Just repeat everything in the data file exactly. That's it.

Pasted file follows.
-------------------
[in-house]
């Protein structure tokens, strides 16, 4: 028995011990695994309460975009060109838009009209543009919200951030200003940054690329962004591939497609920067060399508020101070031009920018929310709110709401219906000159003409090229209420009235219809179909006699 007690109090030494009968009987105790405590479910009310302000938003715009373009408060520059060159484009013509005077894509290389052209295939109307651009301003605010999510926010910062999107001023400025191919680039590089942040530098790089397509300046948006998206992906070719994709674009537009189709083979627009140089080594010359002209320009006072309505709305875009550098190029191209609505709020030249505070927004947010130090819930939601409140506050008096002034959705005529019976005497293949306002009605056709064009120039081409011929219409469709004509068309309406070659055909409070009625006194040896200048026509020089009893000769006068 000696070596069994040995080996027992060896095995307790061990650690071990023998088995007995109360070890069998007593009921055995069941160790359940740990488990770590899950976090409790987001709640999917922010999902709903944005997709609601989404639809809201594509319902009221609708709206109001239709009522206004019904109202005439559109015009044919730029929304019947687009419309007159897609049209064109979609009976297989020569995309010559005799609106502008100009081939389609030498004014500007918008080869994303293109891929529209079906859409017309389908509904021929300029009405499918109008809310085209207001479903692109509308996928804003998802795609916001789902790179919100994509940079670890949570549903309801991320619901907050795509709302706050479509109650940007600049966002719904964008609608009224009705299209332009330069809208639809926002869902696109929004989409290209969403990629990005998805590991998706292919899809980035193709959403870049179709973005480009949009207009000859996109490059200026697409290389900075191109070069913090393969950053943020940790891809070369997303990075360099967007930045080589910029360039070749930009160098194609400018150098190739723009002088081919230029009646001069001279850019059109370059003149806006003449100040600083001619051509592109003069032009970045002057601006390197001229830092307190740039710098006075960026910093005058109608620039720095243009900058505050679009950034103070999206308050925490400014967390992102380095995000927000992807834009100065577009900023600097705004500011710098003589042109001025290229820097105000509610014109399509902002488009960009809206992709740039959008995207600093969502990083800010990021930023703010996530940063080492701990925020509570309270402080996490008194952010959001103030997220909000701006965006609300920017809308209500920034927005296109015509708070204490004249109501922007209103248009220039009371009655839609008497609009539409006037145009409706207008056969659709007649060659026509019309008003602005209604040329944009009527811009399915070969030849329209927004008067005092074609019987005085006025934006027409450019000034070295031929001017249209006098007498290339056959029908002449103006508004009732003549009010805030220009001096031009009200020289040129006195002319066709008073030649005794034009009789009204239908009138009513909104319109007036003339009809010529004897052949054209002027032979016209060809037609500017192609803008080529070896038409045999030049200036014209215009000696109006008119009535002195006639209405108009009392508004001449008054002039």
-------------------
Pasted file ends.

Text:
[in-house]
């Protein structure tokens, strides 16, 4: 028995011990695994309460975009060109838009009209543009919200951030200003940054690329962004591939497609920067060399508020101070031009920018929310709110709401219906000159003409090229209420009235219809179909006699 007690109090030494009968009987105790405590479910009310302000938003715009373009408060520059060159484009013509005077894509290389052209295939109307651009301003605010999510926010910062999107001023400025191919680039590089942040530098790089397509300046948006998206992906070719994709674009537009189709083979627009140089080594010359002209320009006072309505709305875009550098190029191209609505709020030249505070927004947010130090819930939601409140506050008096002034959705005529019976005497293949306002009605056709064009120039081409011929219409469709004509068309309406070659055909409070009625006194040896200048026509020089009893000769006068 000696070596069994040995080996027992060896095995307790061990650690071990023998088995007995109360070890069998007593009921055995069941160790359940740990488990770590899950976090409790987001709640999917922010999902709903944005997709609601989404639809809201594509319902009221609708709206109001239709009522206004019904109202005439559109015009044919730029929304019947687009419309007159897609049209064109979609009976297989020569995309010559005799609106502008100009081939389609030498004014500007918008080869994303293109891929529209079906859409017309389908509904021929300029009405499918109008809310085209207001479903692109509308996928804003998802795609916001789902790179919100994509940079670890949570549903309801991320619901907050795509709302706050479509109650940007600049966002719904964008609608009224009705299209332009330069809208639809926002869902696109929004989409290209969403990629990005998805590991998706292919899809980035193709959403870049179709973005480009949009207009000859996109490059200026697409290389900075191109070069913090393969950053943020940790891809070369997303990075360099967007930045080589910029360039070749930009160098194609400018150098190739723009002088081919230029009646001069001279850019059109370059003149806006003449100040600083001619051509592109003069032009970045002057601006390197001229830092307190740039710098006075960026910093005058109608620039720095243009900058505050679009950034103070999206308050925490400014967390992102380095995000927000992807834009100065577009900023600097705004500011710098003589042109001025290229820097105000509610014109399509902002488009960009809206992709740039959008995207600093969502990083800010990021930023703010996530940063080492701990925020509570309270402080996490008194952010959001103030997220909000701006965006609300920017809308209500920034927005296109015509708070204490004249109501922007209103248009220039009371009655839609008497609009539409006037145009409706207008056969659709007649060659026509019309008003602005209604040329944009009527811009399915070969030849329209927004008067005092074609019987005085006025934006027409450019000034070295031929001017249209006098007498290339056959029908002449103006508004009732003549009010805030220009001096031009009200020289040129006195002319066709008073030649005794034009009789009204239908009138009513909104319109007036003339009809010529004897052949054209002027032979016209060809037609500017192609803008080529070896038409045999030049200036014209215009000696109006008119009535002195006639209405108009009392508004001449008054002039």